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Book Review

In His New Book, Jerry Izenberg Pays Homage to the Golden Era of Heavyweights

Bernard Fernandez

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JERRY IZENBERG’S “Once There Were Giants”: — Anyone who saw the great 2004 biopic about Ray Charles, Ray, might recall what Jamie Foxx, who won the Academy Award as Best Actor for his spot-on portrayal of the R&B legend, said in explaining Charles’ mid-1960s excursion into country music.

“It’s the stories, man,” Foxx, as Charles, said of the title character’s surprisingly effective take on an entirely different American art form than the one which initially had brought him acclaim.

Boxing, perhaps more than any other sport, provides rich and engaging material for those with a keen enough eye to get to the heart of the matter, and the literary skill to express that knowledge in prose that all but leaps off the page of a book or newspaper column. Put into that context, it might be said that Jerry Izenberg’s latest treatise on the fight game, Once There Were Giants: The Golden Age of Heavyweight Boxing, contains as many subtle hints of venerated guitar pickers Hank Williams and Woody Guthrie as of iconic sports writers A.J. Liebling and Paul Gallico. Then again, no comparison of Izenberg to anyone else is valid; like his friend, the late, great Muhammad Ali, the 86-year-old columnist emeritus for the Newark Star-Ledger is an original, a master wordsmith and observer of the human condition who can take familiar source material and wring from it small gems of fresh insight that glisten like diamonds in the noonday sun.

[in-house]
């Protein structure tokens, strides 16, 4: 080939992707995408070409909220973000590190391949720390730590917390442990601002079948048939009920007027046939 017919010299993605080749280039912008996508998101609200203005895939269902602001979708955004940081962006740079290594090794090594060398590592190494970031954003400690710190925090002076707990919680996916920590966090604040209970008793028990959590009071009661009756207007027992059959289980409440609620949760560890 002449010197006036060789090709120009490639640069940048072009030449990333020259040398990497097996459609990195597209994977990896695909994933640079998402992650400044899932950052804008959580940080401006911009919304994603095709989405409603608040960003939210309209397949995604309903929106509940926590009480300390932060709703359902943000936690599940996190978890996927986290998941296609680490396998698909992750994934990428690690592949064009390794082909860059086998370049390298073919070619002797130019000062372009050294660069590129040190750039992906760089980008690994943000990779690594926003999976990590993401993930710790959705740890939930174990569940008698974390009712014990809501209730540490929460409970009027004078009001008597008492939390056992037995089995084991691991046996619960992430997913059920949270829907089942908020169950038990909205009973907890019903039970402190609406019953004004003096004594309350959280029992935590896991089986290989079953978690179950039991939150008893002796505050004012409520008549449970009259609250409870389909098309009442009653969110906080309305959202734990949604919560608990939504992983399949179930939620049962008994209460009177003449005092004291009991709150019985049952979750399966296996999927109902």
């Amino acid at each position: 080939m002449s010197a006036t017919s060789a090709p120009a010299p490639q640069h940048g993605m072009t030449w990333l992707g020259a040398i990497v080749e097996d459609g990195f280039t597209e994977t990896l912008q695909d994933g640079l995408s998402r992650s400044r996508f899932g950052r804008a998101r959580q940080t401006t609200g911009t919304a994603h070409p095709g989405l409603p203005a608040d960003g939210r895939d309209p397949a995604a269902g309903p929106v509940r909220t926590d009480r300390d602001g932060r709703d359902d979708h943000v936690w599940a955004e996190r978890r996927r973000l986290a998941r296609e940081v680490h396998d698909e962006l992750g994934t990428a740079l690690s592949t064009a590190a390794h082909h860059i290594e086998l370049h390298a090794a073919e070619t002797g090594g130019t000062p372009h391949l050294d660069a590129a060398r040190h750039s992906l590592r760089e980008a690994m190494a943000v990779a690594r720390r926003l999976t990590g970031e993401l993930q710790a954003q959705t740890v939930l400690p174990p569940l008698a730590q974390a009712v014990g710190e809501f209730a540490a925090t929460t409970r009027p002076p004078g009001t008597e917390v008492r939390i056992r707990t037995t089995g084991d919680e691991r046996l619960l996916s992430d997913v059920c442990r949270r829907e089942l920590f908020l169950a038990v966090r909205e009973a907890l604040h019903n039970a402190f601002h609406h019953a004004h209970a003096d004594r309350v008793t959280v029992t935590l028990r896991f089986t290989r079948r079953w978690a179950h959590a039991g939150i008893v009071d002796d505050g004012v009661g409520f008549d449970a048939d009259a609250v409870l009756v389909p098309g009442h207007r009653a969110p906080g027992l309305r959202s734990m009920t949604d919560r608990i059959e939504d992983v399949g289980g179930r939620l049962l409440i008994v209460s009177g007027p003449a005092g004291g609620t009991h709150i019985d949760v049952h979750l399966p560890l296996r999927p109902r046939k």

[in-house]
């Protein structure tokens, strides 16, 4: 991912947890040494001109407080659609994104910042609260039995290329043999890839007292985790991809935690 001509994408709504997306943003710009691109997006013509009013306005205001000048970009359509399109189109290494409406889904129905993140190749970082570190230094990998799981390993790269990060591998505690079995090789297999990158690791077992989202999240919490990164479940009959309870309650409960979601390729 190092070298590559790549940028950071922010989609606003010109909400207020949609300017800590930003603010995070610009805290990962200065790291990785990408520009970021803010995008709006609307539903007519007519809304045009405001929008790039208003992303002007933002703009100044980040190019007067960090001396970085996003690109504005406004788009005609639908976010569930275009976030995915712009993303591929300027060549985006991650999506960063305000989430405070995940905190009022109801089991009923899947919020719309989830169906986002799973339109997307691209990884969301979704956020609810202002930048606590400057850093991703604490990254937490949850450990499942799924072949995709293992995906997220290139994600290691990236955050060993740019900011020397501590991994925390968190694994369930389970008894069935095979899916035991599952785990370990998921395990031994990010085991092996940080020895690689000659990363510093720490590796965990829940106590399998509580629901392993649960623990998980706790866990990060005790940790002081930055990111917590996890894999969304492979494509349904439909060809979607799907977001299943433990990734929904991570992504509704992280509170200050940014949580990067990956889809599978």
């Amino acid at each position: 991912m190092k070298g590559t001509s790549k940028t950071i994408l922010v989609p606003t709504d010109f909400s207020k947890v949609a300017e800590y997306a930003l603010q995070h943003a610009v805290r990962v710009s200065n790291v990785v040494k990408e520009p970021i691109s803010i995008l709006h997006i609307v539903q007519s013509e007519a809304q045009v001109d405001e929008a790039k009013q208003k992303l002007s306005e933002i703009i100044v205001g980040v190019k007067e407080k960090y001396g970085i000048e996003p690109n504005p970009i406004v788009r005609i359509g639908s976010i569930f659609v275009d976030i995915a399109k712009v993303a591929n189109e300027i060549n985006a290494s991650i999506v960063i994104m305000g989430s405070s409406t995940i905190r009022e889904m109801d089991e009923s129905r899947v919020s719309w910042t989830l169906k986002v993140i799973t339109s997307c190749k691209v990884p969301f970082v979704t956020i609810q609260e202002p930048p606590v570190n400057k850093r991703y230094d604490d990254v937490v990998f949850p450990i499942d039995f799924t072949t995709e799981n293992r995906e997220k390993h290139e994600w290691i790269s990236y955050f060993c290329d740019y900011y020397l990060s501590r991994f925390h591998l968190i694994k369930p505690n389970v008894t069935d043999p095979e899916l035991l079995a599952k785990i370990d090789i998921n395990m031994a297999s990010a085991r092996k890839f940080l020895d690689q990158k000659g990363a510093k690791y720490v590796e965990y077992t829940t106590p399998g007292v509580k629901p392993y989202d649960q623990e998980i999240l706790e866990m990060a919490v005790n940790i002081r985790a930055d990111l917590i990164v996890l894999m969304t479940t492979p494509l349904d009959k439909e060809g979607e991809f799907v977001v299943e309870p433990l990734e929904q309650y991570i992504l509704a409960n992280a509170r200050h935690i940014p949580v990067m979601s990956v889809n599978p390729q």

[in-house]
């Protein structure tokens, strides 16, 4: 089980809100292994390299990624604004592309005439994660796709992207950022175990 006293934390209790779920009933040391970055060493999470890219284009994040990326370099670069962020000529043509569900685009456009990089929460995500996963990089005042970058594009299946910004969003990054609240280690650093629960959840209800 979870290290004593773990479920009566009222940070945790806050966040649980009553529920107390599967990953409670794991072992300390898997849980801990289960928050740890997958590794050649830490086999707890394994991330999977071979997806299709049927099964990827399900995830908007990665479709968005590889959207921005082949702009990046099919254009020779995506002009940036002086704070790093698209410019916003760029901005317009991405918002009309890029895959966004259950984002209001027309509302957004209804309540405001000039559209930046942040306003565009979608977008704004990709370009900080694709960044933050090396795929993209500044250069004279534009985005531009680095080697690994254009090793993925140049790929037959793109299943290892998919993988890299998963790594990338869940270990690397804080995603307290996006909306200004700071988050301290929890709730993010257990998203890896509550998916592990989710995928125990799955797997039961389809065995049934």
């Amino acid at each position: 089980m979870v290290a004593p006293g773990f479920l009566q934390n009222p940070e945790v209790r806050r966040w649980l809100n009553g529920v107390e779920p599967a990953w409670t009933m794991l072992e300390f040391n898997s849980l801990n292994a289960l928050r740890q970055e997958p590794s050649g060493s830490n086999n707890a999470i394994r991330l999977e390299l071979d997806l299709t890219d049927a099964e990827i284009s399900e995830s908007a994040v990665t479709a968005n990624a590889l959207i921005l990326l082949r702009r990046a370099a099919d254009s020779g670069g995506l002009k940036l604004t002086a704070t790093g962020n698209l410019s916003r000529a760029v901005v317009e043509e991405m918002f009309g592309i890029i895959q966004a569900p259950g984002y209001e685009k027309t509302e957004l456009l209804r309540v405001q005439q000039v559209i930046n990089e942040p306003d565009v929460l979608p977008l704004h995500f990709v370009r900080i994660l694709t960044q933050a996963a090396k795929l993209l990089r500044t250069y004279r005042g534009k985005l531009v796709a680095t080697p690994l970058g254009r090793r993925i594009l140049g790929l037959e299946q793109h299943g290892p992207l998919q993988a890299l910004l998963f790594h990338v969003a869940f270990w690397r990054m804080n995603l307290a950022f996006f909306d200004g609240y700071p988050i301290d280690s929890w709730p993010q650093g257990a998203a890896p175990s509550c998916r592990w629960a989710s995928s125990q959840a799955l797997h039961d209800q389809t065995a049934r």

The premise of Izenberg’s 216-page journey into an era of big-man boxing that was and perhaps forever shall be unmatched is as straightforward as a stiff jab to the nose. It begins with an introductory chapter on mob influence that stained prize rings until the late 1950s before moving on to the figurative launch of that golden age, with Sonny Liston’s back-to-back, one-round thumpings of Floyd Patterson, and extending through Evander Holyfield’s disqualification victory over ear-gnawing Mike Tyson. Along the way readers again are treated to the best, and sometimes worst, of Liston, Cassius Clay/Ali, Joe Frazier, George Foreman, Larry Holmes, Michael Spinks, Tyson and Holyfield, with nods toward such important contributing characters as Gerry Cooney and Leon Spinks.